Global Coalition Calls for Government to Scrap ‘Inadequate’ Access to Information Reform Bill

Bill fails to fix Canada’s broken access to information system

Montreal (Thursday, September 28, 2017) — Voices-Voix signed on to a joint letter by a global coalition of civil society organisations and concerned citizens (listed below) calling on Treasury Board President Scott Brison to withdraw the government’s inadequate Access to Information Act reform legislation, Bill C-58. The group has suggested that the government instead come forward with a bill that addresses seriously the broken access to information system. The letter was sent on International Right to Know Day, a date when groups around the world celebrate the importance of access to information to democracy and accountable government.

The Access to Information Act (ATIA), now nearly 35 years old, needs major reforms to provide for an effective right to access information held by public authorities.

The government’s proposed reforms, namely Bill C-58, fail to address a number of serious problems in the Act, including the vastly overbroad regime of exceptions, the broad discretion of public authorities to delay in responding to requests, the absence of any duty for public authorities to document important decision making processes, and the limited scope of coverage of the Act. In some areas, it even weakens the current rules. The bill also fails to extend the ATIA to the Offices of the Prime Minister and Ministers, as promised by the Liberal party during the 2015 federal election.

The coalition calls for a bill that include the following changes:

·      Deliver on the promise to expand the scope of the Act to cover the Office of the Prime Minister and Ministers’ Offices by allowing individuals to make requests for information from these bodies, as they may do with other public authorities, while retaining the proposed proactive publication obligations.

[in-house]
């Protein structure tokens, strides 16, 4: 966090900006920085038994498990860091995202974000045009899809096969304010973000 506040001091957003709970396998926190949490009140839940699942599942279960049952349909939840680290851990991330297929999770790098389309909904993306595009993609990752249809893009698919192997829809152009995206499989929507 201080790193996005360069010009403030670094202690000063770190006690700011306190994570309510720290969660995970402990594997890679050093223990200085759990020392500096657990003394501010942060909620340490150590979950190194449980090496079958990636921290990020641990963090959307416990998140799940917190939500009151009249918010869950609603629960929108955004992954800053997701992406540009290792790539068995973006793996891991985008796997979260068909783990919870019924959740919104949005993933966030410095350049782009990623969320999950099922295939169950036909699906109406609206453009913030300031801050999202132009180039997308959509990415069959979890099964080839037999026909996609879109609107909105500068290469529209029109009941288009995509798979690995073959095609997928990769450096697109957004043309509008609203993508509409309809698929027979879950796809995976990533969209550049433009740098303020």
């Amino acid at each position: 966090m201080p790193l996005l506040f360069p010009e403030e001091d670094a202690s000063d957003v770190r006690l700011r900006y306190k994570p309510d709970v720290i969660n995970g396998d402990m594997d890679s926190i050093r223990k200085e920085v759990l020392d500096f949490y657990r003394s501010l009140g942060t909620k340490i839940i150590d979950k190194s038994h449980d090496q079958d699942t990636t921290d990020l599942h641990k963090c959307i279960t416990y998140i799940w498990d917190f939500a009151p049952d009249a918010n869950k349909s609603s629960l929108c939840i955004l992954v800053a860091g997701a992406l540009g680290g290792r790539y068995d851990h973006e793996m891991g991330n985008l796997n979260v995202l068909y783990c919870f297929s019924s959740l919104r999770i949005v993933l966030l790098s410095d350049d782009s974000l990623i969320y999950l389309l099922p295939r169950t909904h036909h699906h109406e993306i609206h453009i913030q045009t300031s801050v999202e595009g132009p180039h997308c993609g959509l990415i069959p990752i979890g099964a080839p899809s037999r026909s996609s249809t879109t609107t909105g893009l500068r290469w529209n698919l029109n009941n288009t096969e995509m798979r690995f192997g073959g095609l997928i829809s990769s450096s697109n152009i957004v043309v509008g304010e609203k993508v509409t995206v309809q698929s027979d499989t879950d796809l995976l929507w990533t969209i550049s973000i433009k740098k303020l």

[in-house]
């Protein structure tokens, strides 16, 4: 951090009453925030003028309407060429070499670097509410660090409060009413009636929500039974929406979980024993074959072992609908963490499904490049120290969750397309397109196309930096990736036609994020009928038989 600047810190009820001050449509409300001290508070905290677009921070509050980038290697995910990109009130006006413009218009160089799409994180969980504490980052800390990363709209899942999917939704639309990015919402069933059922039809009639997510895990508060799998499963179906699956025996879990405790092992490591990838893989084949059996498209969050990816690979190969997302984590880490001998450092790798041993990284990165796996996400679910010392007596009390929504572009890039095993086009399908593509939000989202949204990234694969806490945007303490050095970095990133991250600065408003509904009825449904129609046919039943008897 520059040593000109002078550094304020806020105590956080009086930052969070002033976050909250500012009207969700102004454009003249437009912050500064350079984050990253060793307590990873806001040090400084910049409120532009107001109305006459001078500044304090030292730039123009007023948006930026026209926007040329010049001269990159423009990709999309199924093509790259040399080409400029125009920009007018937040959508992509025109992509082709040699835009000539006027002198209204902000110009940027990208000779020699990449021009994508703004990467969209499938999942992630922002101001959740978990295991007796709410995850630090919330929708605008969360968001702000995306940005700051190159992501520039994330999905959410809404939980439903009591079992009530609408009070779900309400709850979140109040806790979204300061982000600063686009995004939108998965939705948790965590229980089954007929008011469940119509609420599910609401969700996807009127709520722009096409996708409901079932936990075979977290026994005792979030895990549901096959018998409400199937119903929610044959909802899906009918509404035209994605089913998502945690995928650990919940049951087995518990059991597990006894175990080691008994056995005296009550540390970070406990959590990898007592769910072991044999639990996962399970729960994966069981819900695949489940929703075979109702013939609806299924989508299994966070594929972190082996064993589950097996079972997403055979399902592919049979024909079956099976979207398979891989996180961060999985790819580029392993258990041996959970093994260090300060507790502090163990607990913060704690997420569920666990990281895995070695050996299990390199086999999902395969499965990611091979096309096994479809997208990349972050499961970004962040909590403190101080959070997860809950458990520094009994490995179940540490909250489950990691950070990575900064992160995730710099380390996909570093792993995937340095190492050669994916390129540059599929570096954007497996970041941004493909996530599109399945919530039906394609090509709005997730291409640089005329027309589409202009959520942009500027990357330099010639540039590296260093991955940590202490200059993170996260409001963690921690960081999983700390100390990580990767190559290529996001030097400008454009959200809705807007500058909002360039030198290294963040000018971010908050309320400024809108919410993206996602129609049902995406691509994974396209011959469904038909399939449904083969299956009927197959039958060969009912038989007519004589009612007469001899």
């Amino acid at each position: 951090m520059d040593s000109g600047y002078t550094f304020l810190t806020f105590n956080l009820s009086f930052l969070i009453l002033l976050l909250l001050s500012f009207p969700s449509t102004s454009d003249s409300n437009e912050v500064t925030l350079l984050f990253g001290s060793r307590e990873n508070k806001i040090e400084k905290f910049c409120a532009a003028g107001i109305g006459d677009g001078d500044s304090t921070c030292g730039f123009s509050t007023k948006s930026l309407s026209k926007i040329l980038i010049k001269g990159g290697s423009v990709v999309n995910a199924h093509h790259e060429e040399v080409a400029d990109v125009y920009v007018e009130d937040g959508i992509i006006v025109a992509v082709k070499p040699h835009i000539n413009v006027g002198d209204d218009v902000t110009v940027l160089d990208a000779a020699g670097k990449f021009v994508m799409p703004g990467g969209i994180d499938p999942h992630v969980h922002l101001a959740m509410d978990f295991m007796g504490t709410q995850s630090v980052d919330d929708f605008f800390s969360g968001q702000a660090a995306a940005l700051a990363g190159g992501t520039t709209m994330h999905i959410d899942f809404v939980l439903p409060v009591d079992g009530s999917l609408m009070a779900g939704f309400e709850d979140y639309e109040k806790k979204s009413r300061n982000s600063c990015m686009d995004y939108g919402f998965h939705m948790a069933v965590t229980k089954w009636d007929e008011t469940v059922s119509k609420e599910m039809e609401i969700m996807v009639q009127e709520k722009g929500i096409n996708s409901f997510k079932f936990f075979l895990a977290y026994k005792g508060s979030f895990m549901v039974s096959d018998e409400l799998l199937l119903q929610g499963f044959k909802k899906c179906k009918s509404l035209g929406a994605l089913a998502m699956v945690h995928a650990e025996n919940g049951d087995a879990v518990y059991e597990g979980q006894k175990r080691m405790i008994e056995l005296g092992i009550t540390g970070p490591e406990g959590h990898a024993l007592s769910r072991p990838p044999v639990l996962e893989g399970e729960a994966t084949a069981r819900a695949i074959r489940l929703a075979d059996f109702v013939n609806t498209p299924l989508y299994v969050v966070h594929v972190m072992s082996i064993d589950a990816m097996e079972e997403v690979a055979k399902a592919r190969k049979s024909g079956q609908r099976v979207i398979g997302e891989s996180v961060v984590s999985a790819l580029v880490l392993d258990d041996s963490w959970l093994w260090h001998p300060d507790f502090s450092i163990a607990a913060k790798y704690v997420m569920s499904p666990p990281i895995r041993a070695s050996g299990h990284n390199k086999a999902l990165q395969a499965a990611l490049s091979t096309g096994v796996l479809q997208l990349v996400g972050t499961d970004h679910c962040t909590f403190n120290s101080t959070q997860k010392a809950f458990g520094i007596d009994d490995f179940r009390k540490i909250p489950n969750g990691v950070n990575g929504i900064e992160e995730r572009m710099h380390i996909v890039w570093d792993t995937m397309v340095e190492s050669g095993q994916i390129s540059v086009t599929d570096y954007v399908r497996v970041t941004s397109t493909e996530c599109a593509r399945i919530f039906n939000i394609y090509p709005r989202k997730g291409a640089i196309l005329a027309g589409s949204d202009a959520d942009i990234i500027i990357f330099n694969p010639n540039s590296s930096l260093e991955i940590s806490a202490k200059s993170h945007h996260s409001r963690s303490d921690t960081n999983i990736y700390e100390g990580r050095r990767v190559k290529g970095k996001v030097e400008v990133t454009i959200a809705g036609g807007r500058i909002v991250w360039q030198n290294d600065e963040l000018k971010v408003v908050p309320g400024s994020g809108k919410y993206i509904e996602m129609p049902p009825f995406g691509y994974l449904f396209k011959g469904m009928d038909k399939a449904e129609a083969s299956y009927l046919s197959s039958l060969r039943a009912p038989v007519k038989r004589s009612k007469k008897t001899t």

·      Introduce a formal duty to document for public authorities, and require them to preserve records of their decision making.

·      Put in place a robust system for limiting the discretion of public authorities to extend the time limits for responding to requests and formalise in law the fee waivers contained in the May 2016 Interim Directive on the Administration of the Access to Information Act.

·      Ensure that exceptions and exclusions to the right of access are narrowly defined and subject to both a test of actual harm and a mandatory public interest override.

·      Give the Information Commissioner binding, enforceable order powers over all complaints regarding requests for information. This was one of the few significant reforms included in Bill C-58, and it should be retained.

Coalition members are calling on Canadians to sign an online petition calling on Minister Scott Brison to scrap Bill C-58 and write a new bill that respects the public's right to know.

The letter can  be accessed here.